News Picks

Physics Today’s online staff summarize the most important and interesting news about science from the world's top media outlets.

There are 65 posts for the selected month (November 2015).
November 24, 2015 3:21 PM

Blue Origin successfully launches suborbital rocket and returns it to launch site

Ars Technica: This morning, Blue Origin announced that yesterday it launched its New Shepard rocket to an altitude of 100.5 km and returned it safely to the launch site. It is the first rocket to achieve this task. The ability to reuse hardware could cut the costs of access to space or high-altitude flight substantially. Space X has been working on a similar technique for the first stage of its Falcon 9 rocket, but has had only limited success. Blue Origin's New Shepard combines a booster with a pressurized crew capsule, and its video of the launch suggests that the company intends to use New Shepard for space tourism: Passengers riding in the crew capsule would be lifted into space for a brief period of weightlessness, then the capsule would deploy a parachute before returning to Earth.

November 24, 2015 2:43 PM

NASA genetically engineers bacteria that can create foldable plastic

New Scientist: Maximizing the amount of material that can be included in space launch cargos is a significant task—boxes and other items have already been converted into flat sheets that take up less space in the cargo and can be assembled in orbit. Lynn Rothschild of NASA's Ames Research Center and her colleagues have now gone one step further by taking the plastic sheets out of the equation entirely. They genetically engineered Escherichia coli bacteria to produce polystyrene and P(3HB) plastics. After the plastic is processed into sheets, a black marker is used to draw lines on them; when the sheets are placed under IR light, the dark areas contract and the sheets fold along the lines. The team also experimented with attaching Bacillus spores to cellulose strips that are strategically placed on the plastic. The spores expand and contract based on changes in humidity, causing the plastic to bend. Further work is needed to make the process practical. Intentionally sending E. coli bacteria to space is risky, however, because they could contaminate the food supplies.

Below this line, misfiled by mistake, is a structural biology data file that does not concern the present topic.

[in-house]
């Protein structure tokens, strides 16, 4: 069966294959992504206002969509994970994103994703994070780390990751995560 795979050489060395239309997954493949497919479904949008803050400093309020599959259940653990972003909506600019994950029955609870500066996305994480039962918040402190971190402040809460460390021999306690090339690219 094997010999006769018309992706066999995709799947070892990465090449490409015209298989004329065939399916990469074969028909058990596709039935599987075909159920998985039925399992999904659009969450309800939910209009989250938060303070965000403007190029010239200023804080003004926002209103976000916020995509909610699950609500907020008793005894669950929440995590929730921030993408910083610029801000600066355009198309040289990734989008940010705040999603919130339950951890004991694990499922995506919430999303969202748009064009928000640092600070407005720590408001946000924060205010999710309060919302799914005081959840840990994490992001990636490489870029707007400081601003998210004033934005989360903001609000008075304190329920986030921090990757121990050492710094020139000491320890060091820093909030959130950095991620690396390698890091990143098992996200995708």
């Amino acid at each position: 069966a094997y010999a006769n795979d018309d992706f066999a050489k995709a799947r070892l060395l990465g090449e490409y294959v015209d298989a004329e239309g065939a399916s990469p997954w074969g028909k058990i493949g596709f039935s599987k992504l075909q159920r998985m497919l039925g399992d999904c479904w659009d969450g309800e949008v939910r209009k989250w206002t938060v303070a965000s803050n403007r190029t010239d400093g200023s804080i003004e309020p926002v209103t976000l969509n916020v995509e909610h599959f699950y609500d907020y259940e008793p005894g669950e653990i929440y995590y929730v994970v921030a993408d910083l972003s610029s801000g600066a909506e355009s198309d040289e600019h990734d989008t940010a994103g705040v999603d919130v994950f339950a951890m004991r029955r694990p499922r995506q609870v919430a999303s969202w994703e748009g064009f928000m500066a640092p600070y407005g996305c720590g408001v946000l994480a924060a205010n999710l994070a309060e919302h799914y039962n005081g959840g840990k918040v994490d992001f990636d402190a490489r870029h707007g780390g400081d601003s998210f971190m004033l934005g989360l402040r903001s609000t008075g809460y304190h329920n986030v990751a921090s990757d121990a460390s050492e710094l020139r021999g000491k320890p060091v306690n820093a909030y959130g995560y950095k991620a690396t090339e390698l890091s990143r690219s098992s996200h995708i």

November 24, 2015 2:35 PM

China to build world’s largest animal-cloning factory